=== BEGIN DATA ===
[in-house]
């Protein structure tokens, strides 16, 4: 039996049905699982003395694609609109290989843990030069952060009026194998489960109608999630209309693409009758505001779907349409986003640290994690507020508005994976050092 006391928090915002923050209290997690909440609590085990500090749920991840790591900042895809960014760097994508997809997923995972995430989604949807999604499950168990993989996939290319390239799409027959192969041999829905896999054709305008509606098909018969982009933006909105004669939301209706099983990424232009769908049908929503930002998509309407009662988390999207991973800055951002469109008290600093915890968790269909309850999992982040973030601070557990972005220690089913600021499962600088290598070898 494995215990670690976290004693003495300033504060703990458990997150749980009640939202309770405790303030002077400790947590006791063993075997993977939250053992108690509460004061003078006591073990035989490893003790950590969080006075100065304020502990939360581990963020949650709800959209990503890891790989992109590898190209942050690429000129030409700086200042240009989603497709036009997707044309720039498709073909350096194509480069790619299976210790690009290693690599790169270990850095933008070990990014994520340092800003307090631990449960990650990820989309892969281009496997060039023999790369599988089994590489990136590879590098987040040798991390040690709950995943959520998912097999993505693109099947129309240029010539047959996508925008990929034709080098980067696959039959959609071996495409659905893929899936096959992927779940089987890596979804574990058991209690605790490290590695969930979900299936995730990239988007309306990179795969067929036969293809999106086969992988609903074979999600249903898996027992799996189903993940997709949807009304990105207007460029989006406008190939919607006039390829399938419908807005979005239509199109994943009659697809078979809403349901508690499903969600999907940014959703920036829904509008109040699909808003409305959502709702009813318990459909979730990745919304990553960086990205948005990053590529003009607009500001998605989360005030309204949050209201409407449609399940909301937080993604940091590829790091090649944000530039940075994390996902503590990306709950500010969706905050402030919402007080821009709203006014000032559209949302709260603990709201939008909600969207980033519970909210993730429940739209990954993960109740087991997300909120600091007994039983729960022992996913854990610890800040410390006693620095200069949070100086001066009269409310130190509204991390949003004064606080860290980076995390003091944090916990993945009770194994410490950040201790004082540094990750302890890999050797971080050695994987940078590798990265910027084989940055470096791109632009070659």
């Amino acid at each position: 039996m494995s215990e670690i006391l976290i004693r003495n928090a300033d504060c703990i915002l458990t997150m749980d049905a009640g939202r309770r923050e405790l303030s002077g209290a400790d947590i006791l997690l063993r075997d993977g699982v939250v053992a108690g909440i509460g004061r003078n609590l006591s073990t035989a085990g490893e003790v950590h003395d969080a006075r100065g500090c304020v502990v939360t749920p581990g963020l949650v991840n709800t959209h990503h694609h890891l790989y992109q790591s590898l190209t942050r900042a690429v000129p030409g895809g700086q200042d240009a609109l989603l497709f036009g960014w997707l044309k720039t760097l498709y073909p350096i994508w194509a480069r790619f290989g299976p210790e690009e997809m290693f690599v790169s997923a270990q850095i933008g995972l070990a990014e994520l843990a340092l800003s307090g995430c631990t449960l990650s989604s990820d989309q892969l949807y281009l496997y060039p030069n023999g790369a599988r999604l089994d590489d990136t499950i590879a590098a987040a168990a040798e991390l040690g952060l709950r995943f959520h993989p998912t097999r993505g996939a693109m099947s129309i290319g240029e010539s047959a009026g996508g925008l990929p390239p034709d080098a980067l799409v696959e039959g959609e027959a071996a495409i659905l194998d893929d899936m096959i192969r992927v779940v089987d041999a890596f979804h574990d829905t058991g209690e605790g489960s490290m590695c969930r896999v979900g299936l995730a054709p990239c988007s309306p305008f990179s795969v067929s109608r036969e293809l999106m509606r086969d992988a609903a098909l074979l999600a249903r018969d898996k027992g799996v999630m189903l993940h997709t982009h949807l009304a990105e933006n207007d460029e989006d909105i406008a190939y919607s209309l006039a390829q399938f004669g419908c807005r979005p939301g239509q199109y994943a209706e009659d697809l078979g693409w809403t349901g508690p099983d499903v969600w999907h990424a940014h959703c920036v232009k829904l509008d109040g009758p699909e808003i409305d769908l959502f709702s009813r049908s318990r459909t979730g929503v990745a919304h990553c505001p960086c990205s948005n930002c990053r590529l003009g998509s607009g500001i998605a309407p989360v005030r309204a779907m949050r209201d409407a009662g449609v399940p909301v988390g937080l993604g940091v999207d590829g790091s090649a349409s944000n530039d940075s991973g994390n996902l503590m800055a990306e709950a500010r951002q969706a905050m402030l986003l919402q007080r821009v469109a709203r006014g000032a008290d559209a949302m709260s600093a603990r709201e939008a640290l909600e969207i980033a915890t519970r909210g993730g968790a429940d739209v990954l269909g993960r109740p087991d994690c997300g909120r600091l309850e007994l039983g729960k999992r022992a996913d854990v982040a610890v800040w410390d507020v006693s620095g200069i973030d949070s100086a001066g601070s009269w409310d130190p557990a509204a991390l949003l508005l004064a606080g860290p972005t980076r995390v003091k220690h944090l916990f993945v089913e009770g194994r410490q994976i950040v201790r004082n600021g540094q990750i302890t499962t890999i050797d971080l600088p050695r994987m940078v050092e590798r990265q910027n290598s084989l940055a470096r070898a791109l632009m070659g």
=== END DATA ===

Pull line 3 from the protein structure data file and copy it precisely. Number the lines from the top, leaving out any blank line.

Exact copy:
């Amino acid at each position: 039996m494995s215990e670690i006391l976290i004693r003495n928090a300033d504060c703990i915002l458990t997150m749980d049905a009640g939202r309770r923050e405790l303030s002077g209290a400790d947590i006791l997690l063993r075997d993977g699982v939250v053992a108690g909440i509460g004061r003078n609590l006591s073990t035989a085990g490893e003790v950590h003395d969080a006075r100065g500090c304020v502990v939360t749920p581990g963020l949650v991840n709800t959209h990503h694609h890891l790989y992109q790591s590898l190209t942050r900042a690429v000129p030409g895809g700086q200042d240009a609109l989603l497709f036009g960014w997707l044309k720039t760097l498709y073909p350096i994508w194509a480069r790619f290989g299976p210790e690009e997809m290693f690599v790169s997923a270990q850095i933008g995972l070990a990014e994520l843990a340092l800003s307090g995430c631990t449960l990650s989604s990820d989309q892969l949807y281009l496997y060039p030069n023999g790369a599988r999604l089994d590489d990136t499950i590879a590098a987040a168990a040798e991390l040690g952060l709950r995943f959520h993989p998912t097999r993505g996939a693109m099947s129309i290319g240029e010539s047959a009026g996508g925008l990929p390239p034709d080098a980067l799409v696959e039959g959609e027959a071996a495409i659905l194998d893929d899936m096959i192969r992927v779940v089987d041999a890596f979804h574990d829905t058991g209690e605790g489960s490290m590695c969930r896999v979900g299936l995730a054709p990239c988007s309306p305008f990179s795969v067929s109608r036969e293809l999106m509606r086969d992988a609903a098909l074979l999600a249903r018969d898996k027992g799996v999630m189903l993940h997709t982009h949807l009304a990105e933006n207007d460029e989006d909105i406008a190939y919607s209309l006039a390829q399938f004669g419908c807005r979005p939301g239509q199109y994943a209706e009659d697809l078979g693409w809403t349901g508690p099983d499903v969600w999907h990424a940014h959703c920036v232009k829904l509008d109040g009758p699909e808003i409305d769908l959502f709702s009813r049908s318990r459909t979730g929503v990745a919304h990553c505001p960086c990205s948005n930002c990053r590529l003009g998509s607009g500001i998605a309407p989360v005030r309204a779907m949050r209201d409407a009662g449609v399940p909301v988390g937080l993604g940091v999207d590829g790091s090649a349409s944000n530039d940075s991973g994390n996902l503590m800055a990306e709950a500010r951002q969706a905050m402030l986003l919402q007080r821009v469109a709203r006014g000032a008290d559209a949302m709260s600093a603990r709201e939008a640290l909600e969207i980033a915890t519970r909210g993730g968790a429940d739209v990954l269909g993960r109740p087991d994690c997300g909120r600091l309850e007994l039983g729960k999992r022992a996913d854990v982040a610890v800040w410390d507020v006693s620095g200069i973030d949070s100086a001066g601070s009269w409310d130190p557990a509204a991390l949003l508005l004064a606080g860290p972005t980076r995390v003091k220690h944090l916990f993945v089913e009770g194994r410490q994976i950040v201790r004082n600021g540094q990750i302890t499962t890999i050797d971080l600088p050695r994987m940078v050092e590798r990265q910027n290598s084989l940055a470096r070898a791109l632009m070659g």